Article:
|Born: June 10, 1910|
|Died: August 30, 1958 (aged 48)|
Los Angeles, California
|July 22, 1932, for the Chicago Cubs|
|Last MLB appearance|
|June 13, 1944, for the St. Louis Browns|
|Runs batted in||591|
|Career highlights and awards|
Joseph Franklin Demaree (June 10, 1910 - August 30, 1958) born in Winters, California, was an American baseball outfielder. He played all or part of twelve seasons in the majors for the Chicago Cubs (1932-33 and 1935-38), New York Giants (1939-41), Boston Braves (1941-42), St. Louis Cardinals (1943) and St. Louis Browns (1944).
Demaree is one of four Pacific Coast League hitters to have had a 30 home runs, 30 stolen bases season (in 1934, in 186 games), along with Joc Pederson (2014, in 115 games), Lefty O'Doul (1927), and Hall of Famer Tony Lazzeri (1925).
Demaree helped the Cubs win the National League pennant in 1932, 1935 and 1938. He hit a home run against the New York Yankees in the final game of the 1932 World Series. He also homered in Game 1 of the 1935 World Series.
During his only season with the Cardinals, they won the National League pennant in 1943. During his last season, he helped the Browns win the American League pennant. He was named to the National League All-Star Team in 1936 and 1937.
He finished 7th in voting for the 1936 National League MVP for playing in 154 games, having 605 at-bats, 93 runs, 212 hits, 34 doubles, 3 triples, 16 home runs, 96 RBI, 4 stolen bases, 49 walks, .350 batting average, .400 on-base percentage, .496 slugging percentage, 300 total bases and 17 sacrifice fits.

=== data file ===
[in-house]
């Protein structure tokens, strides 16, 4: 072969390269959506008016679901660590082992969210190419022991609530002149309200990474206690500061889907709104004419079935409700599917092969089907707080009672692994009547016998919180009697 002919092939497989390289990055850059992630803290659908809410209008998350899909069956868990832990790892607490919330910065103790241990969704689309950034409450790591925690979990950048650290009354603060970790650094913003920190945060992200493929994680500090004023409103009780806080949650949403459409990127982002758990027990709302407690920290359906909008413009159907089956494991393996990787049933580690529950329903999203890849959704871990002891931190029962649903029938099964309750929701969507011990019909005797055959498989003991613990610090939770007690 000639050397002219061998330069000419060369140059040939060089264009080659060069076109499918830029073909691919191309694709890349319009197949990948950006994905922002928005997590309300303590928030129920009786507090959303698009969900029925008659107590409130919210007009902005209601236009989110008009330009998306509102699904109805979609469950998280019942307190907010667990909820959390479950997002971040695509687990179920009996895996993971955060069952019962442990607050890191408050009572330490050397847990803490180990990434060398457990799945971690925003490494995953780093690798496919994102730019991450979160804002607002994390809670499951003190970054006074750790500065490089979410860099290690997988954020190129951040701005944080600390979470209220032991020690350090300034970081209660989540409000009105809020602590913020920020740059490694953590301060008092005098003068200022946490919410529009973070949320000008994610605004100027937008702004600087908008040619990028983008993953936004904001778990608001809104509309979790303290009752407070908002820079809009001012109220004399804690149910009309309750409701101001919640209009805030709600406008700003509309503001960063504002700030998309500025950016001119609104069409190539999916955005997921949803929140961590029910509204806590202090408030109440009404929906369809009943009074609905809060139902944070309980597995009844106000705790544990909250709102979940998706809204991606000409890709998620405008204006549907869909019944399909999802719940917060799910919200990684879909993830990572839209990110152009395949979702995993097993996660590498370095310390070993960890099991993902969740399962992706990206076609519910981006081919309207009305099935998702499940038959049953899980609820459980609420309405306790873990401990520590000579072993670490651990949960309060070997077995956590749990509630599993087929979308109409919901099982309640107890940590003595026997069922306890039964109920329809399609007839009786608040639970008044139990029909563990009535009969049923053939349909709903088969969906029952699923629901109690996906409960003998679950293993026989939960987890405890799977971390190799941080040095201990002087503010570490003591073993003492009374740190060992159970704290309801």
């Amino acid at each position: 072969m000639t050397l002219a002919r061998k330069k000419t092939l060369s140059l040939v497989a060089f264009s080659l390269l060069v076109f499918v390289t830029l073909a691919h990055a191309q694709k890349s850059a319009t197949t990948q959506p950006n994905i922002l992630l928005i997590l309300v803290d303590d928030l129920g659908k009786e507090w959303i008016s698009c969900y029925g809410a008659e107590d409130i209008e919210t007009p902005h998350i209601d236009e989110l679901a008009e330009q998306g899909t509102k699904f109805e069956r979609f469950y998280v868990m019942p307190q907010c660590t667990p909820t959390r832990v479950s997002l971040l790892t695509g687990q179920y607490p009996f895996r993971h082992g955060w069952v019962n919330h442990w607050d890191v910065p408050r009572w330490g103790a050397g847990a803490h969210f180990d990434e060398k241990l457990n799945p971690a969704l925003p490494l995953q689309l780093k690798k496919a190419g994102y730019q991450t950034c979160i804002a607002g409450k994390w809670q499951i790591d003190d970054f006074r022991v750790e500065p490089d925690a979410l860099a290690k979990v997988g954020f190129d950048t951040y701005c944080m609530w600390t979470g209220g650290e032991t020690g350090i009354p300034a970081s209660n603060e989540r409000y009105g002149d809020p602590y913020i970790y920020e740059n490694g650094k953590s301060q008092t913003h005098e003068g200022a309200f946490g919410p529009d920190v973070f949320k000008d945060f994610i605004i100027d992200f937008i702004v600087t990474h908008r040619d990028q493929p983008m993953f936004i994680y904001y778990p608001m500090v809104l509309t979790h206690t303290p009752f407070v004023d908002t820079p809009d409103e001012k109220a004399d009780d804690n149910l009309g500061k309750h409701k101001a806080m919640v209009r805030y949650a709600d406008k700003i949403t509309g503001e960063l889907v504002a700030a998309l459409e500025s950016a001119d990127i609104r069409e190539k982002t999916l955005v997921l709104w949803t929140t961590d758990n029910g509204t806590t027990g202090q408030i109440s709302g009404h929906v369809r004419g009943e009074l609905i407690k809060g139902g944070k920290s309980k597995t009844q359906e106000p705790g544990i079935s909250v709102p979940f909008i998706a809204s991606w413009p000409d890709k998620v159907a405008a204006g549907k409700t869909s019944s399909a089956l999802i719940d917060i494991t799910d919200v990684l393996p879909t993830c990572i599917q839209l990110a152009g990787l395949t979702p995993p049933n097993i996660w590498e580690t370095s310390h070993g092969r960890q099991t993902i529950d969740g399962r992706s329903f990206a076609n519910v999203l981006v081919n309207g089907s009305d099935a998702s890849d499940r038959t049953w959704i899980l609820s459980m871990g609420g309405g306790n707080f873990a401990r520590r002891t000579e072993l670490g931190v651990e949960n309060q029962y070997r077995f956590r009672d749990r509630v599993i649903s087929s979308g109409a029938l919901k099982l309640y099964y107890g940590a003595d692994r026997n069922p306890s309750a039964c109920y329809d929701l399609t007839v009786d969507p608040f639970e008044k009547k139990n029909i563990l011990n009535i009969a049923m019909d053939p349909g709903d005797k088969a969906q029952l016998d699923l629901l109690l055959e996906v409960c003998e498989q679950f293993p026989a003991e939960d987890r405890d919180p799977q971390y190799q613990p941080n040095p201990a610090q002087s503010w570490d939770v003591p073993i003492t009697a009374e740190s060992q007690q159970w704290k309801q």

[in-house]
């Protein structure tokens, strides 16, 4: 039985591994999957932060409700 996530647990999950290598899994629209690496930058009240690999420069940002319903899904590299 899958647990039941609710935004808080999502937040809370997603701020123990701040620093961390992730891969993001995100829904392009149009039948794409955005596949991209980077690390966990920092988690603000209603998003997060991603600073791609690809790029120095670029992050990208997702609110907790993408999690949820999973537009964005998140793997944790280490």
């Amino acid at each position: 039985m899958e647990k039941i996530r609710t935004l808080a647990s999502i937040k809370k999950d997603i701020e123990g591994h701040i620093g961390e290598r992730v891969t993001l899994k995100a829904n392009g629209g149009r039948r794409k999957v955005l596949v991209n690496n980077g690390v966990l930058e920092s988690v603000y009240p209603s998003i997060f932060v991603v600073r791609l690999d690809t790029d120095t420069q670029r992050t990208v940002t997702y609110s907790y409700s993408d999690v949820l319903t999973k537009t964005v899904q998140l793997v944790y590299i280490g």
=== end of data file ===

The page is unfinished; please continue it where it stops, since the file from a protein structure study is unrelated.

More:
He finished 15th in voting for the 1937 National League MVP for playing in 154 games, having 615 at-bats, 104 runs, 199 hits, 36 doubles, 6 triples, 17 home runs, 115 RBI, 6 stolen bases, 57 walks, .324 batting average, .382 on-base percentage, .485 slugging percentage, 298 total bases and 14 sacrifice hits.
On July 5, 1937, Demaree went 6-for-7 for the Cubs against the Cardinals in a 13-12, 14 inning victory at Wrigley Field.
He also led the National League in grounding into double plays (23) in 1937.
In a 12-year, 1155 game career, Demaree posted a .299 batting average (1241-4144) with 578 runs, 72 home runs and 591 RBI. His on-base percentage was .357 and slugging percentage was .415. He compiled a .978 fielding percentage at all three outfield positions. He hit over .300 five times.
Demaree is an inductee in the Pacific Coast League Hall of Fame.